Review: Kele Okereke’s ‘Trick’ full of smart, contemporary club sounds


Bloc Party’s 2012 comeback album, “Four,” mostly did away with the dance music elements that the London band helped popularize in the mid-2000s. Out with the four-four kicks and club atmospheres; in with the psych-stoner guitar shredding.

Frontman Kele Okereke’s new solo album, “Trick,” must have been where all those danceable ideas went to regroup. The album is a very well-produced survey of smart, contemporary club sounds ranging from down-tempo techno to Burial’s bleary after-hours dubstep. But there’s a hope and lightness to the mood that sets it apart from Kele’s more nihilist electronic-music peers.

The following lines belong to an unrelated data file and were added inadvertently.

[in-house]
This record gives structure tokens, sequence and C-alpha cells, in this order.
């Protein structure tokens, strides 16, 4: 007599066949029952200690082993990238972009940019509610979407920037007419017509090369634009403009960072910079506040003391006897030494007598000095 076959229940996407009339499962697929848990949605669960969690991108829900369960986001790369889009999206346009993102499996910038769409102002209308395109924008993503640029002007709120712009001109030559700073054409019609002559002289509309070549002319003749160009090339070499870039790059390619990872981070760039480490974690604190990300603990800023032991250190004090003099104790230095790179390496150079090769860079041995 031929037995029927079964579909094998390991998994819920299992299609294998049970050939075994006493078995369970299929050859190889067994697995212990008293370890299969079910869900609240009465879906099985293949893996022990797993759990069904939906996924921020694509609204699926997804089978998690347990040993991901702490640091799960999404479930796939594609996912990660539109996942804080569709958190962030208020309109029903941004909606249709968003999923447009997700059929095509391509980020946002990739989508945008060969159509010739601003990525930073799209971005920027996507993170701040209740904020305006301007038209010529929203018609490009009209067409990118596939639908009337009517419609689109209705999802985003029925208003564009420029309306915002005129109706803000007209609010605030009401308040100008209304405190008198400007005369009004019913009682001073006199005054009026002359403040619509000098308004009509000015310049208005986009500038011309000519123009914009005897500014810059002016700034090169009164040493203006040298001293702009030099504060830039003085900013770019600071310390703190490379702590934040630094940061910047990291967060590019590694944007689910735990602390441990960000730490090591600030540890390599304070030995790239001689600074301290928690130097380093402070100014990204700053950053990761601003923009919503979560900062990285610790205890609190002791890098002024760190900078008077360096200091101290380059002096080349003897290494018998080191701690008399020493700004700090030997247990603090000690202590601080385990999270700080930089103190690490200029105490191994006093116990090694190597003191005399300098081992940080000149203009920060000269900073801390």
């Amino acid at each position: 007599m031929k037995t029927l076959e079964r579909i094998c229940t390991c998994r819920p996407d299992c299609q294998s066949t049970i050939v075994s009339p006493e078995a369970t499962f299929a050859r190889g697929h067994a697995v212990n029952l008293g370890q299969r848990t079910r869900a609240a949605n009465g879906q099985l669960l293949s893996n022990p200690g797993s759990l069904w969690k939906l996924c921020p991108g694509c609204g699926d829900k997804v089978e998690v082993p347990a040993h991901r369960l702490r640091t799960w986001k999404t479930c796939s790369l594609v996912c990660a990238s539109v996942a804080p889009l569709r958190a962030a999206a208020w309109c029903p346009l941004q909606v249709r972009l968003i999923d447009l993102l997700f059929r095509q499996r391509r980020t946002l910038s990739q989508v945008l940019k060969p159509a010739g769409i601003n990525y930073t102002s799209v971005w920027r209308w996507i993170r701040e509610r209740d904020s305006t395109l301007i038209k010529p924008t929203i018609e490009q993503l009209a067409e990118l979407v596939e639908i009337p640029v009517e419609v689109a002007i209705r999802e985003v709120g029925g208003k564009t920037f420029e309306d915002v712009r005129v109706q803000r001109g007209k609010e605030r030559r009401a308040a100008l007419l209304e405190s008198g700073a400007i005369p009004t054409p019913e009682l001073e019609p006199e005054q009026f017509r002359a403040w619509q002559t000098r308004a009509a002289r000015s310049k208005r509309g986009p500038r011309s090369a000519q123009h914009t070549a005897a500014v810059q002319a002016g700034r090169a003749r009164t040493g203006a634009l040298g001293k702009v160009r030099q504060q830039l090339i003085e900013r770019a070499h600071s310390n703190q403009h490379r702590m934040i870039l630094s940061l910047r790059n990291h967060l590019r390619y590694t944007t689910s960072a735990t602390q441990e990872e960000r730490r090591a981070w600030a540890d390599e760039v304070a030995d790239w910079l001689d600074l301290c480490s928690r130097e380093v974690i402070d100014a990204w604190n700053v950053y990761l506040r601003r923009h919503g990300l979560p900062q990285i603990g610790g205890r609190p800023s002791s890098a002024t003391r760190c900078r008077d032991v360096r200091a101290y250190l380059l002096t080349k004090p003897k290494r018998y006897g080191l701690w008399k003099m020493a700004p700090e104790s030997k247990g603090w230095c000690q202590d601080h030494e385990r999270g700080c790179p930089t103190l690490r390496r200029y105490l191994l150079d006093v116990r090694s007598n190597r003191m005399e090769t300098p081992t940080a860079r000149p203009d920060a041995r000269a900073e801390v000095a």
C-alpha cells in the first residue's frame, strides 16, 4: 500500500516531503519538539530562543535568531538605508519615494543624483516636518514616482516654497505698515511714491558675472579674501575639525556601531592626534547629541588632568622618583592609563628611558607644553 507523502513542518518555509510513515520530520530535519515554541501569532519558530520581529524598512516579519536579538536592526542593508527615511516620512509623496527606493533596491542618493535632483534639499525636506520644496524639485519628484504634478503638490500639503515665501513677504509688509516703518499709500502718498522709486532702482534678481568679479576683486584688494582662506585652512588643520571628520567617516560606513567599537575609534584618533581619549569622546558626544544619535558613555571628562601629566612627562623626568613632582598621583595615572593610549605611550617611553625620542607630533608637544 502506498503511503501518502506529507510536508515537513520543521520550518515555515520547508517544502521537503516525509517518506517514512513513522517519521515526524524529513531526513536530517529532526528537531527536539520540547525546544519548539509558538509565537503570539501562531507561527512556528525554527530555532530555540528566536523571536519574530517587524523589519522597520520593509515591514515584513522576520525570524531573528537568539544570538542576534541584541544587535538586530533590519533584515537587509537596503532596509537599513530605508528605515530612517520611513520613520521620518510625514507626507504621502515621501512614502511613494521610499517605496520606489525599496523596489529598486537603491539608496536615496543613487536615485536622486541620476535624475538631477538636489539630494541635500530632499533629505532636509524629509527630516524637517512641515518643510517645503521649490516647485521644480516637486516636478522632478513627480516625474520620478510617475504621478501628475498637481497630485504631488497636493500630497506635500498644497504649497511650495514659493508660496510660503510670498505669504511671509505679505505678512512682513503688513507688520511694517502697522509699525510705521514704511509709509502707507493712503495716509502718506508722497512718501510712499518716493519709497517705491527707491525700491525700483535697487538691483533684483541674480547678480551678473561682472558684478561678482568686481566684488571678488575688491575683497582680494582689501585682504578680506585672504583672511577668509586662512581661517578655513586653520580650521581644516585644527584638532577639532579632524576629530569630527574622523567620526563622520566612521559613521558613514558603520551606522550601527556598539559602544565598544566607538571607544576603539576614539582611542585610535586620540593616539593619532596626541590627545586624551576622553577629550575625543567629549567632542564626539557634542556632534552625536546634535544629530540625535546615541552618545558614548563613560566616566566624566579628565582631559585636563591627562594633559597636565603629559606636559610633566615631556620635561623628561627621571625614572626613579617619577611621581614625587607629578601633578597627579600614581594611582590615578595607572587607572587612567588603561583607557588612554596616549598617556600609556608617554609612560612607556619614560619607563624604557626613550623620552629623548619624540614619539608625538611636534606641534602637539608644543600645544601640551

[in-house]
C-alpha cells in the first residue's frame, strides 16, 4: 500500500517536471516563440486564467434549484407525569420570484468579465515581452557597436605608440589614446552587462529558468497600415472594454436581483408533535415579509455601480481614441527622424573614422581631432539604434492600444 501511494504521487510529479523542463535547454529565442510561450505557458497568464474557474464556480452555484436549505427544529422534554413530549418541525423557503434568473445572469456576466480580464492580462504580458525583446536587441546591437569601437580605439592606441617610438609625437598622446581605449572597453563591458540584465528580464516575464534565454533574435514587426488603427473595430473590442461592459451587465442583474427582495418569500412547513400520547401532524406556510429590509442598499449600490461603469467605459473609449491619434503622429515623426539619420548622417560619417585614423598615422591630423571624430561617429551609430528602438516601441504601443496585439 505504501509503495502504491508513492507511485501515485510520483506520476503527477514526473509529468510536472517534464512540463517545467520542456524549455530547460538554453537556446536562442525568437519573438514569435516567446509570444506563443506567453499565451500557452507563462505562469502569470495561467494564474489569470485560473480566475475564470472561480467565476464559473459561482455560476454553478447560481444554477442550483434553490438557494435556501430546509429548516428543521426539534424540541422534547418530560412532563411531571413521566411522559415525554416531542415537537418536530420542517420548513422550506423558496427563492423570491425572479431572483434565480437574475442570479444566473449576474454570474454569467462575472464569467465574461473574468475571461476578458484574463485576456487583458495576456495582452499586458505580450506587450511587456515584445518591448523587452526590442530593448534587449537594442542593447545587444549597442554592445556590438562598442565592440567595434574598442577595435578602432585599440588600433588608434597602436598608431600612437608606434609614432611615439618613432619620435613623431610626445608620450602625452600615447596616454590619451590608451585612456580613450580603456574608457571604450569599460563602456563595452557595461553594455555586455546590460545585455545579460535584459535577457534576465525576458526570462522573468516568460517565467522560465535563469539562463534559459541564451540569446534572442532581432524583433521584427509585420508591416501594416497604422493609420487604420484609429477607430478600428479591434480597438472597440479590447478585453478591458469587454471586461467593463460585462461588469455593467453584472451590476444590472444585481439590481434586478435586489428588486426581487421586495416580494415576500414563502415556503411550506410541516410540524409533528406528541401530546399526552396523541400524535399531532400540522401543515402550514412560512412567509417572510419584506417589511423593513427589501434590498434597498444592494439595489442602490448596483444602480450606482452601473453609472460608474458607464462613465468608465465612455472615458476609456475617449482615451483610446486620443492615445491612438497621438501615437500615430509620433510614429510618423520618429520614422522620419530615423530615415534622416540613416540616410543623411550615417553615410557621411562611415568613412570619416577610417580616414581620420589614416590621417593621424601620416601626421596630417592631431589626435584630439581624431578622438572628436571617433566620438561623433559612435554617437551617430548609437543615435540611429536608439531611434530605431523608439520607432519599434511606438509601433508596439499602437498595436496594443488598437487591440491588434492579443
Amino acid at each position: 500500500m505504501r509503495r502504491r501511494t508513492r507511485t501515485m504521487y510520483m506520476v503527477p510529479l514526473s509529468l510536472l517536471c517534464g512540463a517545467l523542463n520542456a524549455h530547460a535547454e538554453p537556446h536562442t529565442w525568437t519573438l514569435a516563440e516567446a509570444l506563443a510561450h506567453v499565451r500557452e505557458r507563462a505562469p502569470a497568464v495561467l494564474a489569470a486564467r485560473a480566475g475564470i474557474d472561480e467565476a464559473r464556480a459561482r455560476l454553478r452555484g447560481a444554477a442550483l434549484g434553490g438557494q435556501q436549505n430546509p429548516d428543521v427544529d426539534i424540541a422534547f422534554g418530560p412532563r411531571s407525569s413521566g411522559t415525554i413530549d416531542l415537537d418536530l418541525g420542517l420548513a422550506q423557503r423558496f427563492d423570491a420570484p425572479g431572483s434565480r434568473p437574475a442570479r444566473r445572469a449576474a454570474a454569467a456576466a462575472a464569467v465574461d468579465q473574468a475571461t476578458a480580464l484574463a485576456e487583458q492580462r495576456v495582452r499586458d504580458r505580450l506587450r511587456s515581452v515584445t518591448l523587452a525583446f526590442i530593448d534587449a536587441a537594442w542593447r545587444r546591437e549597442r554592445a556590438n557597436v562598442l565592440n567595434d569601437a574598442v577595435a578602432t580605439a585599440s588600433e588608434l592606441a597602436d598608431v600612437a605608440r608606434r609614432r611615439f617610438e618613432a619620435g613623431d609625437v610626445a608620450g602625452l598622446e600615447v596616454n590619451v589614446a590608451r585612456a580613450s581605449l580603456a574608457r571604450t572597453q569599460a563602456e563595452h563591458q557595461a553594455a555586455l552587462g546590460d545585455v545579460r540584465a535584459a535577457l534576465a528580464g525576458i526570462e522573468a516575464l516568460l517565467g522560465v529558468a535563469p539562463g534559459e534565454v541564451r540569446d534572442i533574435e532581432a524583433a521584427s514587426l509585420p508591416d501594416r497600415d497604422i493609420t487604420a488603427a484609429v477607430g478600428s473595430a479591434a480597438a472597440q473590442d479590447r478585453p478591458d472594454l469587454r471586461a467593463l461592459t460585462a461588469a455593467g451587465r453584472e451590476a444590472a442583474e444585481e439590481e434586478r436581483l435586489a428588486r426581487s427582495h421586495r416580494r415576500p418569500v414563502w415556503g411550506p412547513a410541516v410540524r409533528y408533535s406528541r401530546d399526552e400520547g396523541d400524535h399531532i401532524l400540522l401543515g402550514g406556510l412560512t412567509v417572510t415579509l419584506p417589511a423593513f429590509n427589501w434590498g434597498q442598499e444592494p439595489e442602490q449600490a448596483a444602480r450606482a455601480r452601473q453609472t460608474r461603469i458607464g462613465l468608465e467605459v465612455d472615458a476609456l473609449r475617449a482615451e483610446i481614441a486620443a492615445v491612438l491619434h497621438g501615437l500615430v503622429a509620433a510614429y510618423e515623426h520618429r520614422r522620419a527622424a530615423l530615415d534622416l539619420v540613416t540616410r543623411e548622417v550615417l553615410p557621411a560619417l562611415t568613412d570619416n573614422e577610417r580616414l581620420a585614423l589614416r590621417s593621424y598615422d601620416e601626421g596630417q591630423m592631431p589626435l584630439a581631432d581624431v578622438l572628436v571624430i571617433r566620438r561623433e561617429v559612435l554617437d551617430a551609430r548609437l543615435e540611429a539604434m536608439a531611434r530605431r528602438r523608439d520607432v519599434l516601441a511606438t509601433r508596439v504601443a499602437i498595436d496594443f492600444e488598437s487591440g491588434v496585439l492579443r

“Closer” smoothly shifts gears from a lonely electric guitar line to effervescent, hands-up diva house. “Like We Used To” creates drama out of intimacy — close-miked vocal whispers, subtle shifts in reverbs that feel like grand gestures. “Coasting” wrings out Kele’s best falsetto yet, and while nothing on “Trick” feels incredibly urgent or revelatory, it’s a rare late-night album that assumes you’ll wake up next to someone you actually like.






Two and a half stars

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